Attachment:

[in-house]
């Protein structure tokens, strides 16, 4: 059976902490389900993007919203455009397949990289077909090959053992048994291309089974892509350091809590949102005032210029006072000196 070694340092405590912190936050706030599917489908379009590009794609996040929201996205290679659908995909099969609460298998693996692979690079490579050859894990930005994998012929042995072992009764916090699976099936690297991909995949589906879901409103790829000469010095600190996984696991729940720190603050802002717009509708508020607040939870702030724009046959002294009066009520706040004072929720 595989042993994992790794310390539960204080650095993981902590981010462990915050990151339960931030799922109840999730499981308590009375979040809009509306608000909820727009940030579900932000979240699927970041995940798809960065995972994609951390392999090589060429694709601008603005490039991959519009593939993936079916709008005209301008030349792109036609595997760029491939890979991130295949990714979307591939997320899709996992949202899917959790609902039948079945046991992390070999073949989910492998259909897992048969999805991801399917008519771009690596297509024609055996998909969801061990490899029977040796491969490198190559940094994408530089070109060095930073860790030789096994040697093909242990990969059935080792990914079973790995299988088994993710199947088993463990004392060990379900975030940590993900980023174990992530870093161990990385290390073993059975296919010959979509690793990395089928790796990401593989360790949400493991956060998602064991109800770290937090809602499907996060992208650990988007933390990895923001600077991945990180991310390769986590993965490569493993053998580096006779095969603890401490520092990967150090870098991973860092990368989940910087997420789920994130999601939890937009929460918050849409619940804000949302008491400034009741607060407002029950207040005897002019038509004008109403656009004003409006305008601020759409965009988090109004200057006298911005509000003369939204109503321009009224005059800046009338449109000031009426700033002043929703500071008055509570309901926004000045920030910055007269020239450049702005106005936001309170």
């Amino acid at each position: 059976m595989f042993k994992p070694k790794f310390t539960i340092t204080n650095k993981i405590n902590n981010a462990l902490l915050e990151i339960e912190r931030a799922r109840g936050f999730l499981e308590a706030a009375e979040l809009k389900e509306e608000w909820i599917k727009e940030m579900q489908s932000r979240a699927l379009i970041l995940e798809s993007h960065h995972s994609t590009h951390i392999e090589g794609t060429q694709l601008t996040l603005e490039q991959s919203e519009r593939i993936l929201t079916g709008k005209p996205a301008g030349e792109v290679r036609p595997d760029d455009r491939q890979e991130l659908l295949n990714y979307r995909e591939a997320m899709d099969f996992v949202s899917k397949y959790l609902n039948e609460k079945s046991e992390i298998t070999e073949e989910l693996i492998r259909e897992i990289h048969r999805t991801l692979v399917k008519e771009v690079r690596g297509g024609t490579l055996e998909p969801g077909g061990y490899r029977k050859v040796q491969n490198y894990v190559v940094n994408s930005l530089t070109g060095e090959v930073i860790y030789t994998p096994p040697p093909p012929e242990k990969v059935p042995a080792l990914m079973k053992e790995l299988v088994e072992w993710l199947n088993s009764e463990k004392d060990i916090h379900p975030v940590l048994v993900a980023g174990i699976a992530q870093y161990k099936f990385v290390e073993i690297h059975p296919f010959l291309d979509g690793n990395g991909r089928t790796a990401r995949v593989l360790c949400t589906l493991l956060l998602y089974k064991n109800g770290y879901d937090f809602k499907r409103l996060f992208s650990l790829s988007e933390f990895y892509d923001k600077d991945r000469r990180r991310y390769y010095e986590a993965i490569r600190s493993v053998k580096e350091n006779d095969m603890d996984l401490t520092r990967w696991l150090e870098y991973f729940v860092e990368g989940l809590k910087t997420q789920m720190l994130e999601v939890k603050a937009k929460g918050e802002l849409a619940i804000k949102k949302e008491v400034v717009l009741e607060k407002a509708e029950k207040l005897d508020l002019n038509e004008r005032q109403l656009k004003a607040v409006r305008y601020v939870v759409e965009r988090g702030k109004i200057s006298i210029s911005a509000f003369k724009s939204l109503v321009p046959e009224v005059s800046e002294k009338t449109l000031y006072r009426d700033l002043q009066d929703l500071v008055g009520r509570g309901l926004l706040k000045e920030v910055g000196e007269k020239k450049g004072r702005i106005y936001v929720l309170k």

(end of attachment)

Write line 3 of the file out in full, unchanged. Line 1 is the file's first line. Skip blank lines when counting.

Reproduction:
């Amino acid at each position: 059976m595989f042993k994992p070694k790794f310390t539960i340092t204080n650095k993981i405590n902590n981010a462990l902490l915050e990151i339960e912190r931030a799922r109840g936050f999730l499981e308590a706030a009375e979040l809009k389900e509306e608000w909820i599917k727009e940030m579900q489908s932000r979240a699927l379009i970041l995940e798809s993007h960065h995972s994609t590009h951390i392999e090589g794609t060429q694709l601008t996040l603005e490039q991959s919203e519009r593939i993936l929201t079916g709008k005209p996205a301008g030349e792109v290679r036609p595997d760029d455009r491939q890979e991130l659908l295949n990714y979307r995909e591939a997320m899709d099969f996992v949202s899917k397949y959790l609902n039948e609460k079945s046991e992390i298998t070999e073949e989910l693996i492998r259909e897992i990289h048969r999805t991801l692979v399917k008519e771009v690079r690596g297509g024609t490579l055996e998909p969801g077909g061990y490899r029977k050859v040796q491969n490198y894990v190559v940094n994408s930005l530089t070109g060095e090959v930073i860790y030789t994998p096994p040697p093909p012929e242990k990969v059935p042995a080792l990914m079973k053992e790995l299988v088994e072992w993710l199947n088993s009764e463990k004392d060990i916090h379900p975030v940590l048994v993900a980023g174990i699976a992530q870093y161990k099936f990385v290390e073993i690297h059975p296919f010959l291309d979509g690793n990395g991909r089928t790796a990401r995949v593989l360790c949400t589906l493991l956060l998602y089974k064991n109800g770290y879901d937090f809602k499907r409103l996060f992208s650990l790829s988007e933390f990895y892509d923001k600077d991945r000469r990180r991310y390769y010095e986590a993965i490569r600190s493993v053998k580096e350091n006779d095969m603890d996984l401490t520092r990967w696991l150090e870098y991973f729940v860092e990368g989940l809590k910087t997420q789920m720190l994130e999601v939890k603050a937009k929460g918050e802002l849409a619940i804000k949102k949302e008491v400034v717009l009741e607060k407002a509708e029950k207040l005897d508020l002019n038509e004008r005032q109403l656009k004003a607040v409006r305008y601020v939870v759409e965009r988090g702030k109004i200057s006298i210029s911005a509000f003369k724009s939204l109503v321009p046959e009224v005059s800046e002294k009338t449109l000031y006072r009426d700033l002043q009066d929703l500071v008055g009520r509570g309901l926004l706040k000045e920030v910055g000196e007269k020239k450049g004072r702005i106005y936001v929720l309170k």